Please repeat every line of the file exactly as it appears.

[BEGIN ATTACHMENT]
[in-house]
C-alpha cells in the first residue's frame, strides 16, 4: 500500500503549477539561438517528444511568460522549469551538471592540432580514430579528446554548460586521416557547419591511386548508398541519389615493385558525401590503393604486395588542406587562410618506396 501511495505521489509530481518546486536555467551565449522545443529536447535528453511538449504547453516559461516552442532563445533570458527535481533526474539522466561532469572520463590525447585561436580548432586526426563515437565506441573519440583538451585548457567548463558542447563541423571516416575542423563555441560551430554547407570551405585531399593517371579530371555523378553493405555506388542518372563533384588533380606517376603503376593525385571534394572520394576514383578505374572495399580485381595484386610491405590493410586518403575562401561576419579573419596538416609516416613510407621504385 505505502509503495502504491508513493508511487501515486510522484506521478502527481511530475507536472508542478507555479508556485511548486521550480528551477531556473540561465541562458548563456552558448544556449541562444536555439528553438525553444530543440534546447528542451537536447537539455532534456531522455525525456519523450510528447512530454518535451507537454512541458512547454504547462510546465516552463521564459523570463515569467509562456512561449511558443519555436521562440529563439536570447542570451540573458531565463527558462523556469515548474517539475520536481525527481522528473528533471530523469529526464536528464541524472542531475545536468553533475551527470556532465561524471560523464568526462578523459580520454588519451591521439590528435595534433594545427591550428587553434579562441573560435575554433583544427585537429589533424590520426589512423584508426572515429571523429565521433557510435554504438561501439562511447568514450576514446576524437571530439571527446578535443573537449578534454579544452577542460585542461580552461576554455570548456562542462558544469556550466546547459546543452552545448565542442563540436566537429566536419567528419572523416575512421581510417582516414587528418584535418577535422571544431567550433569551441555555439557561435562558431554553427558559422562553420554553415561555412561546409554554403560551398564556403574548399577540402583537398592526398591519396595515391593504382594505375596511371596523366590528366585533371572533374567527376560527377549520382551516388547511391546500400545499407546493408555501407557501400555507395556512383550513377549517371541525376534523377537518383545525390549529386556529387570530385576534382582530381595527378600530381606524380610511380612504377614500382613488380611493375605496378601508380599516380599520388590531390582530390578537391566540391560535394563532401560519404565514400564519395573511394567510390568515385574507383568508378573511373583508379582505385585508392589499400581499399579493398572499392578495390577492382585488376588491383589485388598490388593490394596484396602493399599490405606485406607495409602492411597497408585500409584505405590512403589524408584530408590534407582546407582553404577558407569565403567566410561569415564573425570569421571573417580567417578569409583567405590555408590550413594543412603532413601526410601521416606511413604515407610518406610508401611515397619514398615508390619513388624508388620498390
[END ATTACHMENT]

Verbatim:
[in-house]
C-alpha cells in the first residue's frame, strides 16, 4: 500500500503549477539561438517528444511568460522549469551538471592540432580514430579528446554548460586521416557547419591511386548508398541519389615493385558525401590503393604486395588542406587562410618506396 501511495505521489509530481518546486536555467551565449522545443529536447535528453511538449504547453516559461516552442532563445533570458527535481533526474539522466561532469572520463590525447585561436580548432586526426563515437565506441573519440583538451585548457567548463558542447563541423571516416575542423563555441560551430554547407570551405585531399593517371579530371555523378553493405555506388542518372563533384588533380606517376603503376593525385571534394572520394576514383578505374572495399580485381595484386610491405590493410586518403575562401561576419579573419596538416609516416613510407621504385 505505502509503495502504491508513493508511487501515486510522484506521478502527481511530475507536472508542478507555479508556485511548486521550480528551477531556473540561465541562458548563456552558448544556449541562444536555439528553438525553444530543440534546447528542451537536447537539455532534456531522455525525456519523450510528447512530454518535451507537454512541458512547454504547462510546465516552463521564459523570463515569467509562456512561449511558443519555436521562440529563439536570447542570451540573458531565463527558462523556469515548474517539475520536481525527481522528473528533471530523469529526464536528464541524472542531475545536468553533475551527470556532465561524471560523464568526462578523459580520454588519451591521439590528435595534433594545427591550428587553434579562441573560435575554433583544427585537429589533424590520426589512423584508426572515429571523429565521433557510435554504438561501439562511447568514450576514446576524437571530439571527446578535443573537449578534454579544452577542460585542461580552461576554455570548456562542462558544469556550466546547459546543452552545448565542442563540436566537429566536419567528419572523416575512421581510417582516414587528418584535418577535422571544431567550433569551441555555439557561435562558431554553427558559422562553420554553415561555412561546409554554403560551398564556403574548399577540402583537398592526398591519396595515391593504382594505375596511371596523366590528366585533371572533374567527376560527377549520382551516388547511391546500400545499407546493408555501407557501400555507395556512383550513377549517371541525376534523377537518383545525390549529386556529387570530385576534382582530381595527378600530381606524380610511380612504377614500382613488380611493375605496378601508380599516380599520388590531390582530390578537391566540391560535394563532401560519404565514400564519395573511394567510390568515385574507383568508378573511373583508379582505385585508392589499400581499399579493398572499392578495390577492382585488376588491383589485388598490388593490394596484396602493399599490405606485406607495409602492411597497408585500409584505405590512403589524408584530408590534407582546407582553404577558407569565403567566410561569415564573425570569421571573417580567417578569409583567405590555408590550413594543412603532413601526410601521416606511413604515407610518406610508401611515397619514398615508390619513388624508388620498390